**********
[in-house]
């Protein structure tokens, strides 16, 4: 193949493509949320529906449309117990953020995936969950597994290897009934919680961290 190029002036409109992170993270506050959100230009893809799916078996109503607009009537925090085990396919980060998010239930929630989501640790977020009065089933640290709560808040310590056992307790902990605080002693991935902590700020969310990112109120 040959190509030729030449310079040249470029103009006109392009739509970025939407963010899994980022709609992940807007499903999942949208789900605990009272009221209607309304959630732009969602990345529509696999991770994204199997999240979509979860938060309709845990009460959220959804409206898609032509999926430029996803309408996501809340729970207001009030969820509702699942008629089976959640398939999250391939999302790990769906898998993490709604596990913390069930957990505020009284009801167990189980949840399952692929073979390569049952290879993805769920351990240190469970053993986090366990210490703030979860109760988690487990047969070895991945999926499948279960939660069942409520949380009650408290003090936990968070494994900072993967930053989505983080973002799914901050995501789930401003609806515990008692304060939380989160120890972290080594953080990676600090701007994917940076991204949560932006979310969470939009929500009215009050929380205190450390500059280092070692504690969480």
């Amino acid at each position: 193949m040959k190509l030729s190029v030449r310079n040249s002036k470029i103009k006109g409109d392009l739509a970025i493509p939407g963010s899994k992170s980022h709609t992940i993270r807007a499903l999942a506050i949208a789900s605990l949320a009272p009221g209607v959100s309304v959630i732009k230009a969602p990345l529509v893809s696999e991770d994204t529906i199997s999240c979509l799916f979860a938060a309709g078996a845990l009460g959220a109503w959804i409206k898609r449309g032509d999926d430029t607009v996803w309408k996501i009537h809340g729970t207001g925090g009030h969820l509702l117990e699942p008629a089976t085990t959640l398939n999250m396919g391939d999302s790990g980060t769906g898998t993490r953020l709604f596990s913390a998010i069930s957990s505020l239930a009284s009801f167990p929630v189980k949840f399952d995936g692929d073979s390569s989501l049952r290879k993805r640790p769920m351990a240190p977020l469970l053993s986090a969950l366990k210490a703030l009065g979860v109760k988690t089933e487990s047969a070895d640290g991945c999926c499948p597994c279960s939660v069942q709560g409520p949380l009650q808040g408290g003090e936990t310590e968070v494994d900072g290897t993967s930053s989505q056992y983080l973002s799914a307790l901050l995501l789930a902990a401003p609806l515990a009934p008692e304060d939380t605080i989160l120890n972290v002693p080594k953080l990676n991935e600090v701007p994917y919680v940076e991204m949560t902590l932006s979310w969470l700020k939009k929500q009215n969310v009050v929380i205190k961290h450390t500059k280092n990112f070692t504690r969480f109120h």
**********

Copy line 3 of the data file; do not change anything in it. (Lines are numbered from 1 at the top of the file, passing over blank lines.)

């Amino acid at each position: 193949m040959k190509l030729s190029v030449r310079n040249s002036k470029i103009k006109g409109d392009l739509a970025i493509p939407g963010s899994k992170s980022h709609t992940i993270r807007a499903l999942a506050i949208a789900s605990l949320a009272p009221g209607v959100s309304v959630i732009k230009a969602p990345l529509v893809s696999e991770d994204t529906i199997s999240c979509l799916f979860a938060a309709g078996a845990l009460g959220a109503w959804i409206k898609r449309g032509d999926d430029t607009v996803w309408k996501i009537h809340g729970t207001g925090g009030h969820l509702l117990e699942p008629a089976t085990t959640l398939n999250m396919g391939d999302s790990g980060t769906g898998t993490r953020l709604f596990s913390a998010i069930s957990s505020l239930a009284s009801f167990p929630v189980k949840f399952d995936g692929d073979s390569s989501l049952r290879k993805r640790p769920m351990a240190p977020l469970l053993s986090a969950l366990k210490a703030l009065g979860v109760k988690t089933e487990s047969a070895d640290g991945c999926c499948p597994c279960s939660v069942q709560g409520p949380l009650q808040g408290g003090e936990t310590e968070v494994d900072g290897t993967s930053s989505q056992y983080l973002s799914a307790l901050l995501l789930a902990a401003p609806l515990a009934p008692e304060d939380t605080i989160l120890n972290v002693p080594k953080l990676n991935e600090v701007p994917y919680v940076e991204m949560t902590l932006s979310w969470l700020k939009k929500q009215n969310v009050v929380i205190k961290h450390t500059k280092n990112f070692t504690r969480f109120h």